Owing to the complexity of the analysis, small errors and omissions as well as ambiguities between alternatives are common in the interpretation of crystallographic data. Most crystallographic models contain at least some features that, given a thorough inspection, would generally be thought of as incorrect interpretations (Kleywegt, 2000[Kleywegt, G. J. (2000). Acta Cryst. D56, 249-265.]). For example, these could include side chains in proteins that are placed in physically implausible conformations when the electron-density map clearly shows another conformation. The identification of small-molecule ligands bound to macromolecules and of their precise conformations and locations can be challenging and can lead to errors in interpretation (Weichenberger et al., 2013[Weichenberger, C. X., Pozharski, E. & Rupp, B. (2013). Acta Cryst. F69, 195-200.]). Additionally, crystallographic models typically do not fully describe the range of structures that are actually contained in a crystal (Furnham et al., 2006[Furnham, N., Blundell, T. L., DePristo, M. A. & Terwilliger, T. C. (2006). Nature Struct. Mol. Biol. 13, 184-185.]). For example, parts of a molecule might be represented in one conformation when the data are more compatible with several conformations, and it might not be clear from the data exactly what those conformations are. From a more general standpoint, a specific pitfall in X-ray crystallography, compared with other techniques for investigating molecular structure, is the so-called `model bias' problem, which is closely related to the phase problem, whereby electron-density maps calculated on the basis of an assumed model can show features present in that model that are in fact incorrect but arise from using that model as the sole source of phase information for the experimental amplitude data. Several technical advances have reduced the prevalence of model bias (see, for example, Read, 1986[Read, R. J. (1986). Acta Cryst. A42, 140-149.]; Hodel et al., 1992[Hodel, A., Kim, S.-H. & Brünger, A. T. (1992). Acta Cryst. A48, 851-858.]; Terwilliger, 2004[Terwilliger, T. C. (2004). Acta Cryst. D60, 2144-2149.]; Pražnikar et al., 2009[Pražnikar, J., Afonine, P. V., Gunčar, G., Adams, P. D. & Turk, D. (2009). Acta Cryst. D65, 921-931.]), but its ever-present risk needs to be borne in mind at all times. Normally these errors and limitations decrease markedly if the X-ray data extend to high resolution, while they can be very severe for crystal structures determined with X-ray data extending to only low resolution (e.g. 3.5 Å or poorer; see, for example, Hunt & Deisenhofer, 2003[Hunt, J. F. & Deisenhofer, J. (2003). Acta Cryst. D59, 214-224.]). The errors and limitations in the representation of models of macromolecules can limit their utility in interpreting the biological roles of the molecules, for example how drugs bind to them or what effects changes in the chemical amino-acid sequence of a protein or base sequence in RNA have on their structures and functions.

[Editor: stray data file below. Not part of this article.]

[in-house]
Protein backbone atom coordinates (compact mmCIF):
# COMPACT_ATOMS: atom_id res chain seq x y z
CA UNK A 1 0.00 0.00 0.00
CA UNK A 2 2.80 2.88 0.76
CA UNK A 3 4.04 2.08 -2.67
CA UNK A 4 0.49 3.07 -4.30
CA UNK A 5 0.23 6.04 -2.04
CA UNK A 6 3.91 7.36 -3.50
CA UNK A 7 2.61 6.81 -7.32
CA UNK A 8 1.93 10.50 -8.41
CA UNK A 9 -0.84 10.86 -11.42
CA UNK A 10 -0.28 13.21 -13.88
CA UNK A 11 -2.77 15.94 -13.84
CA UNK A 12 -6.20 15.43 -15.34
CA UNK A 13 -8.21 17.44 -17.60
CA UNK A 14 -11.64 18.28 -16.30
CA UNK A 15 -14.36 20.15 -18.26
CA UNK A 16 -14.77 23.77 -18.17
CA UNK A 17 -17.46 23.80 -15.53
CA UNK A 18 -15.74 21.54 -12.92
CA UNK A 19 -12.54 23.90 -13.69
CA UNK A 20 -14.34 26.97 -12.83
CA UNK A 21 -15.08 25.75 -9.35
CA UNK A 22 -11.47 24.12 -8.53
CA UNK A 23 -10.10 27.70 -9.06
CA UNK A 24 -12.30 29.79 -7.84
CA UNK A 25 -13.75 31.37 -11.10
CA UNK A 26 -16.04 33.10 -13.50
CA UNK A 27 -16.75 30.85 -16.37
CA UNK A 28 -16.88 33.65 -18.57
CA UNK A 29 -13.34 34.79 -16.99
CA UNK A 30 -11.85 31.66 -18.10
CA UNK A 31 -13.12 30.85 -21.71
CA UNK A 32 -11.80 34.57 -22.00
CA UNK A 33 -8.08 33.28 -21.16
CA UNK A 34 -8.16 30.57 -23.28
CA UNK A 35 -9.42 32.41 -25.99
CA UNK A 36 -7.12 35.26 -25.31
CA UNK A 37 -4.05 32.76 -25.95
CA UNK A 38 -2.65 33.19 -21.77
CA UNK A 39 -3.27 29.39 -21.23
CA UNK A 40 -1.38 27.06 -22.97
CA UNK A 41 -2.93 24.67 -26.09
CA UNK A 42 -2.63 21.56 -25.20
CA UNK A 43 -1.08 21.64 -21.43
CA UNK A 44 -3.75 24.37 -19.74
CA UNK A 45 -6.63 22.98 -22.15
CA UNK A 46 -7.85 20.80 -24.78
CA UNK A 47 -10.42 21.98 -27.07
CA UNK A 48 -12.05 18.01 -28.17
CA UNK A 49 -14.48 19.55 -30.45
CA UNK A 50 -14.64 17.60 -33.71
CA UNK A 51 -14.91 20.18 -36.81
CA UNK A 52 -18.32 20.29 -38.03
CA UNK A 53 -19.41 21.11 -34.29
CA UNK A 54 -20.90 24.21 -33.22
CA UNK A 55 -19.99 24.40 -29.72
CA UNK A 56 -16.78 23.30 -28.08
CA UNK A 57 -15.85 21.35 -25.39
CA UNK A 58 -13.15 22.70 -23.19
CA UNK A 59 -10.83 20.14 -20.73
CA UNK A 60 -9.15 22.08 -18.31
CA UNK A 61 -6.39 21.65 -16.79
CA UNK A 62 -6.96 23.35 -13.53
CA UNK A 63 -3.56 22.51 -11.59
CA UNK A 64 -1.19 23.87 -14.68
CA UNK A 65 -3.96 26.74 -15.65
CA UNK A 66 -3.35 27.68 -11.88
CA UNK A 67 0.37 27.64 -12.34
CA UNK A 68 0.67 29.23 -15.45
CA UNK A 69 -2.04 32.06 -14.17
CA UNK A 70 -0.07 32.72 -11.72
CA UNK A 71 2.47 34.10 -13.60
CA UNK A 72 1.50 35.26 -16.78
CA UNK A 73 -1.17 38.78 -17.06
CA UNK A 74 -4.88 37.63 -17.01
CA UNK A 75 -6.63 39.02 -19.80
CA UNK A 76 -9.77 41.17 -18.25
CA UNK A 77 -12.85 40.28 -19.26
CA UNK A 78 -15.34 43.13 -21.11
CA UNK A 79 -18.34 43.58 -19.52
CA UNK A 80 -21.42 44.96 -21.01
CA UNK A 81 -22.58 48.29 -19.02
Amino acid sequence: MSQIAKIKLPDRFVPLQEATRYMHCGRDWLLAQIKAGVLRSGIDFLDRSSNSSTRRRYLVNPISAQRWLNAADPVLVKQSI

1.5. Validation of structures: a constantly evolving task